However, must the review say ‘ You are good’ or ‘this is great value’ as we the citizens of Facebookia and Instagramia would say?
What should be our attitude towards reviews?
1) If we believe learning can be obtained from both the young and old, we ought to be open minded when people air their views about our products. I say this on a general assumption that the reviewers mean well.
2) We have to appreciate the fact that thought leaders or content celebrities are subject to “not everyone is your audience” or even “your audience wouldn’t love you equally.” In this case, poor reviews would have been from people who shouldn’t be your customers in the first place.
3) The consumer or client is entitled to share their reviews. If we aren’t comfortable to speak, make an honest criticism or point out something, provided the information is passed across with confidence, without emotion and meant to encourage mutuality, then we are no better than those members of the congregation who don’t question their religious leaders. They will lazily and ignorantly find alibi on ‘touch not my anointed’ as if asking questions will attract the wrath of God through crushing hailstones and eviscerating wildfire. Moreso, we have political leaders who are unaware their allergies and phobia for criticisms are now pathological emergencies on their own.
If we aren’t comfortable to speak, make an honest criticism or point out something, provided the information is passed across with confidence, without emotion and meant to encourage mutuality, then we are no better than those members of the congregation who don’t question their religious leaders. They will lazily and ignorantly find alibi on ‘touch not my anointed’ as if asking questions will attract the wrath of God through crushing hailstones and eviscerating wildfire.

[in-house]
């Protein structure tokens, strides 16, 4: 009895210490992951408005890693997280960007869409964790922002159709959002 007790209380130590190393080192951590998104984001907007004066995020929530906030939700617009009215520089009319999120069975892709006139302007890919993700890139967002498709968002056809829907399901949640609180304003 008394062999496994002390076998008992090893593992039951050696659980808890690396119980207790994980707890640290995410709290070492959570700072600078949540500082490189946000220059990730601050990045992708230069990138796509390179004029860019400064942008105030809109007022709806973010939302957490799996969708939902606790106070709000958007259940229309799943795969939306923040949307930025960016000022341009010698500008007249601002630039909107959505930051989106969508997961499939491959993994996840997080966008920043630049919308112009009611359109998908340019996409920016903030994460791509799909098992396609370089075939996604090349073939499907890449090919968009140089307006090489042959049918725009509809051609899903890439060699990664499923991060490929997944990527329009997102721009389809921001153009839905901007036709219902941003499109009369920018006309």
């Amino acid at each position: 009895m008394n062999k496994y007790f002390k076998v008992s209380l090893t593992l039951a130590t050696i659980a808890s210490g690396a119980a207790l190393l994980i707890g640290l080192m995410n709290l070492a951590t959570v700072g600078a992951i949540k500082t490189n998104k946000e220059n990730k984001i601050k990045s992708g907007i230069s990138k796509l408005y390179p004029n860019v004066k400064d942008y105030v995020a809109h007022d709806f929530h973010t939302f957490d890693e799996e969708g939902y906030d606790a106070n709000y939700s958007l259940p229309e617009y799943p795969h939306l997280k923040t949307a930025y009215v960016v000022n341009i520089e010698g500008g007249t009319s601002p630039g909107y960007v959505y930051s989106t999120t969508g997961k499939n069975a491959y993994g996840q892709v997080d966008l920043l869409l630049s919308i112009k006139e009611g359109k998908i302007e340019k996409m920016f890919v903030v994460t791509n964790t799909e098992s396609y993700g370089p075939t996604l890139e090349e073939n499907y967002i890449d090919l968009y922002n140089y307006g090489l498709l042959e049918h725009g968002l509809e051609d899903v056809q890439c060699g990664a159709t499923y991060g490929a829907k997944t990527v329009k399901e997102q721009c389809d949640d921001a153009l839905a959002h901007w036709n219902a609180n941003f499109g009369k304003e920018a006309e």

What do reviews imply?
1) Reviews help to keep entrepreneurs on their feet. In this case, entrepreneurs could be a writer, Nollywood celebrity or one who offers value in exchange for money. One aspect of making leaders of thought and others accountable is to be assertive. Reviews are the voices of the clients. Good service providers would want to hear the voices of their clients.
2) Reviews encourage interactive buyer-seller interactions. One may unfurl diverse sub plots from this but we have to equally remember to put things in perspective.
3) Inasmuch as a review isn’t a sales copy, nevertheless, it can still boost sales. We can castigate or expose such reviews (like above) to ridicule from here to Jerusalem but we should not fail to look at each based on individual merits.
When it comes specifics on responding to positive reviews:
a) Appreciate the client.
b) Emphasis the review.
c) Return the favour (compliment).
d) You can tell them you look forward to another deal.
e) Chip in your other products or services.
When it comes to specifics for negative reviews:
a) Respond as soon as possible.
b) Be cordial and professional.
c) You may need to go offline to speak with the client, say email.
d) If the reviews are probably misleading or fake, you may need to pull them down.
e) Encourage more reviews.
Embrace reviews. There are times you just have to sieve the wheat from the chaff. In the long run, they help rather than hurt you.